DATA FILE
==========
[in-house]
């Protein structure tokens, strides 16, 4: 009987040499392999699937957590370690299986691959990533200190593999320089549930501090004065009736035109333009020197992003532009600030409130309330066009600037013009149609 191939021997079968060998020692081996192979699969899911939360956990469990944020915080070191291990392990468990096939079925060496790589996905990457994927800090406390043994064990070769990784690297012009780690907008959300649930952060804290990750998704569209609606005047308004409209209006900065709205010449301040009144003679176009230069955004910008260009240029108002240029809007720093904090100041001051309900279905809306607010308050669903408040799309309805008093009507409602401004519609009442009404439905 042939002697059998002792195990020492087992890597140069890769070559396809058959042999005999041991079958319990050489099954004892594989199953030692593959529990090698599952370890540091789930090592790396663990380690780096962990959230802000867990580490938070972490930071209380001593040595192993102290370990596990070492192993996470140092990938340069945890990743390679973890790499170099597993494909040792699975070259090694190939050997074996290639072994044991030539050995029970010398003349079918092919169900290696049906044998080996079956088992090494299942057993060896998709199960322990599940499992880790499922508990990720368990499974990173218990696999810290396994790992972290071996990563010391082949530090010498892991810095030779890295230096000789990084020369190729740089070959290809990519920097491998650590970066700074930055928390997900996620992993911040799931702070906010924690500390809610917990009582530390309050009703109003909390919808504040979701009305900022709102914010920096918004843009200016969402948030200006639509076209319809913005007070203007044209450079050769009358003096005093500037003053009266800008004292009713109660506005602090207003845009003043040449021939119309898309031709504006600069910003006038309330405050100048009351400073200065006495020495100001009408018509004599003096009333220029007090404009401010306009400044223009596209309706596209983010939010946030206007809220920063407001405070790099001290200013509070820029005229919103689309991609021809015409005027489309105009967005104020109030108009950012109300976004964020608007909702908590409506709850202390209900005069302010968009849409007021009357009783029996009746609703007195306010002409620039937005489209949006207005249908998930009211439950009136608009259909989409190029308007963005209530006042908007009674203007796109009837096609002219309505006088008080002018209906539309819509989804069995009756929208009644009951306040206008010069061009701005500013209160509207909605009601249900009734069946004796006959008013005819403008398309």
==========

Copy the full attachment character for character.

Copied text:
[in-house]
């Protein structure tokens, strides 16, 4: 009987040499392999699937957590370690299986691959990533200190593999320089549930501090004065009736035109333009020197992003532009600030409130309330066009600037013009149609 191939021997079968060998020692081996192979699969899911939360956990469990944020915080070191291990392990468990096939079925060496790589996905990457994927800090406390043994064990070769990784690297012009780690907008959300649930952060804290990750998704569209609606005047308004409209209006900065709205010449301040009144003679176009230069955004910008260009240029108002240029809007720093904090100041001051309900279905809306607010308050669903408040799309309805008093009507409602401004519609009442009404439905 042939002697059998002792195990020492087992890597140069890769070559396809058959042999005999041991079958319990050489099954004892594989199953030692593959529990090698599952370890540091789930090592790396663990380690780096962990959230802000867990580490938070972490930071209380001593040595192993102290370990596990070492192993996470140092990938340069945890990743390679973890790499170099597993494909040792699975070259090694190939050997074996290639072994044991030539050995029970010398003349079918092919169900290696049906044998080996079956088992090494299942057993060896998709199960322990599940499992880790499922508990990720368990499974990173218990696999810290396994790992972290071996990563010391082949530090010498892991810095030779890295230096000789990084020369190729740089070959290809990519920097491998650590970066700074930055928390997900996620992993911040799931702070906010924690500390809610917990009582530390309050009703109003909390919808504040979701009305900022709102914010920096918004843009200016969402948030200006639509076209319809913005007070203007044209450079050769009358003096005093500037003053009266800008004292009713109660506005602090207003845009003043040449021939119309898309031709504006600069910003006038309330405050100048009351400073200065006495020495100001009408018509004599003096009333220029007090404009401010306009400044223009596209309706596209983010939010946030206007809220920063407001405070790099001290200013509070820029005229919103689309991609021809015409005027489309105009967005104020109030108009950012109300976004964020608007909702908590409506709850202390209900005069302010968009849409007021009357009783029996009746609703007195306010002409620039937005489209949006207005249908998930009211439950009136608009259909989409190029308007963005209530006042908007009674203007796109009837096609002219309505006088008080002018209906539309819509989804069995009756929208009644009951306040206008010069061009701005500013209160509207909605009601249900009734069946004796006959008013005819403008398309």